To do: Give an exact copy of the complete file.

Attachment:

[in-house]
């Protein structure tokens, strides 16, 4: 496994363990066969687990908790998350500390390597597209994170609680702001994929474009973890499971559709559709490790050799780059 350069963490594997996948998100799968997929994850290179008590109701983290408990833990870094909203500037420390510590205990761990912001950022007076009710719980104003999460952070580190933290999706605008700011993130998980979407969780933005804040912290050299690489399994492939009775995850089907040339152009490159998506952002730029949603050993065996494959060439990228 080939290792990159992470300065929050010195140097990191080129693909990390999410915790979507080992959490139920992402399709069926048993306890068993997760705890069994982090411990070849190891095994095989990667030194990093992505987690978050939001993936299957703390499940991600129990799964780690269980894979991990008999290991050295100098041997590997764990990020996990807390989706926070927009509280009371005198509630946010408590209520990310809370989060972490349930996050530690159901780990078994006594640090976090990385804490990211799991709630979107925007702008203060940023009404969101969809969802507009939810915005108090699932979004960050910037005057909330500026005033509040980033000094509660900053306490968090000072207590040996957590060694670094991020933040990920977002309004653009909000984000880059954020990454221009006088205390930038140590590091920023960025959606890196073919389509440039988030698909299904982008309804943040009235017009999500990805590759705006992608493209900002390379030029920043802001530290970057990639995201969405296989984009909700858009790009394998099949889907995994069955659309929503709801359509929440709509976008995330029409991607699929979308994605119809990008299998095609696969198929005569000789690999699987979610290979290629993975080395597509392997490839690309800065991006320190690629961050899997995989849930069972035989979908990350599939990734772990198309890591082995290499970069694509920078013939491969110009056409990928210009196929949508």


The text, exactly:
[in-house]
């Protein structure tokens, strides 16, 4: 496994363990066969687990908790998350500390390597597209994170609680702001994929474009973890499971559709559709490790050799780059 350069963490594997996948998100799968997929994850290179008590109701983290408990833990870094909203500037420390510590205990761990912001950022007076009710719980104003999460952070580190933290999706605008700011993130998980979407969780933005804040912290050299690489399994492939009775995850089907040339152009490159998506952002730029949603050993065996494959060439990228 080939290792990159992470300065929050010195140097990191080129693909990390999410915790979507080992959490139920992402399709069926048993306890068993997760705890069994982090411990070849190891095994095989990667030194990093992505987690978050939001993936299957703390499940991600129990799964780690269980894979991990008999290991050295100098041997590997764990990020996990807390989706926070927009509280009371005198509630946010408590209520990310809370989060972490349930996050530690159901780990078994006594640090976090990385804490990211799991709630979107925007702008203060940023009404969101969809969802507009939810915005108090699932979004960050910037005057909330500026005033509040980033000094509660900053306490968090000072207590040996957590060694670094991020933040990920977002309004653009909000984000880059954020990454221009006088205390930038140590590091920023960025959606890196073919389509440039988030698909299904982008309804943040009235017009999500990805590759705006992608493209900002390379030029920043802001530290970057990639995201969405296989984009909700858009790009394998099949889907995994069955659309929503709801359509929440709509976008995330029409991607699929979308994605119809990008299998095609696969198929005569000789690999699987979610290979290629993975080395597509392997490839690309800065991006320190690629961050899997995989849930069972035989979908990350599939990734772990198309890591082995290499970069694509920078013939491969110009056409990928210009196929949508």